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dc.contributor.authorWolf, Gideon
dc.date.accessioned2022-09-13T14:23:16Z
dc.date.available2022-09-13T14:23:16Z
dc.date.issued2022
dc.identifier.urihttp://hdl.handle.net/10713/19740
dc.descriptionUniversity of Maryland, Baltimore. Molecular Microbiology and Immunology. Ph.D. 2022.en_US
dc.description.abstractT cell activation occurs when a T cell receptor (TCR) engages with cognate agonistic peptides in the context of Major Histocompatibility Complexes (pMHCs) on antigen presenting cells (APCs). This initiates a series of intracellular signaling events proximal to the TCR and associated CD3 complexes, mediated by unique kinases together with scaffolding and lattice molecules. The downstream cascades ultimately lead to transcriptional changes that promote the cellular program of conventional T cell activation—for example, cytoskeletal rearrangement, cytokine production, cellular proliferation, and differentiation. Understanding signaling mechanisms not only allows us to decipher the regulation of T cell activation but also to manipulate immune responses pharmacologically. TCR signaling by agonistic pMHCs is well studied, but much less is known about signaling by a parallel universe of self-peptides that also engage TCRs in vivo. The focus of this thesis is to understand how T cells perceive these signals without fully acquiring effector responses as a result. The central hypothesis of my thesis is that self-peptide ligands signal uniquely through the TCR to alter the fate and function of a T cell both with and without presence of their cognate agonist. We evaluated this hypothesis using approaches that globally increased self-peptide presentation in vivo (using FLT3L to generate more DCs), deprived T cells of self-peptide (by culturing away from APCs) or stimulated a TCR with a known self-peptide in the presence or absence of the strong agonist. The significant findings from these studies are that (i) boosting self-peptide presentation transiently increases a narrow T cell effector subset; (ii) depriving T cells of self-engagement lowers basal phosphorylation in the key signaling adapter LAT; (iii) self-peptides do not trigger cellular activation on their own, but synergize to enhance activation as measured by CD69, pERK, and several other parameters (iv) self-peptides initiate TCR signaling up to the level of pMEK and (v) self-peptides elicit a unique transcriptional profile. Together, these results not only define the unique contributions of self-peptides to T cell activation but also demonstrate a distinct wiring profile in the TCR-signaling network that limits self-peptide sensing at the ERK step.en_US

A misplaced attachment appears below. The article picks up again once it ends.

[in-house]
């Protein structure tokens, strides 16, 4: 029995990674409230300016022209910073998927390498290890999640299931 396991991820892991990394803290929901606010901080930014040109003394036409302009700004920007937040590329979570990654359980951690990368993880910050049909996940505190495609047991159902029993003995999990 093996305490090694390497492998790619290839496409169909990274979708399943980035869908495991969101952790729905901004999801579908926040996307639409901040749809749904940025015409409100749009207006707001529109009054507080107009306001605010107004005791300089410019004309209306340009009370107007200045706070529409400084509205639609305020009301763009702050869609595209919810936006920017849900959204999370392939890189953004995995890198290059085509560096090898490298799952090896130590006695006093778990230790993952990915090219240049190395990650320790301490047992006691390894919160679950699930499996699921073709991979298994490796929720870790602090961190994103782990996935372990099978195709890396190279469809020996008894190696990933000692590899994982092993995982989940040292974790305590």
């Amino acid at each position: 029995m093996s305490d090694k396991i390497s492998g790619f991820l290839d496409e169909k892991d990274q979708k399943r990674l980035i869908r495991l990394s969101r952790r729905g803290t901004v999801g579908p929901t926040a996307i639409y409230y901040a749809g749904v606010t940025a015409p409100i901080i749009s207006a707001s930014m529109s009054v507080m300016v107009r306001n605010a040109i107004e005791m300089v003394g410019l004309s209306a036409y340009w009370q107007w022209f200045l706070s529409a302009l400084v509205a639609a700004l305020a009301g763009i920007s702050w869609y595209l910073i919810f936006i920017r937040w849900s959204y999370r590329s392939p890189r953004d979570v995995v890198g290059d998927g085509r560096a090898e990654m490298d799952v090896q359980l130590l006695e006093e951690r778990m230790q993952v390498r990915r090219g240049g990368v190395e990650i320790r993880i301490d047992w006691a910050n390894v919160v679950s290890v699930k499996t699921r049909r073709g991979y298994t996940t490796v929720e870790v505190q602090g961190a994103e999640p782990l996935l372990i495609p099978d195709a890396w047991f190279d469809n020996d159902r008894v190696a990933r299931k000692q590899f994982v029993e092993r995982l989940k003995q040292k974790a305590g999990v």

dc.language.isoen_USen_US
dc.subject.meshReceptors, Antigen, T-Cellen_US
dc.subject.meshT-Lymphocytesen_US
dc.subject.meshPeptidesen_US
dc.titleNovel Modules in the T Cell Signaling Circuit Which Enable Synergy Between Responses to Self and Foreign Peptidesen_US
dc.typedissertationen_US
dc.date.updated2022-09-06T19:12:49Z
dc.language.rfc3066en
dc.contributor.advisorSingh, Nevil


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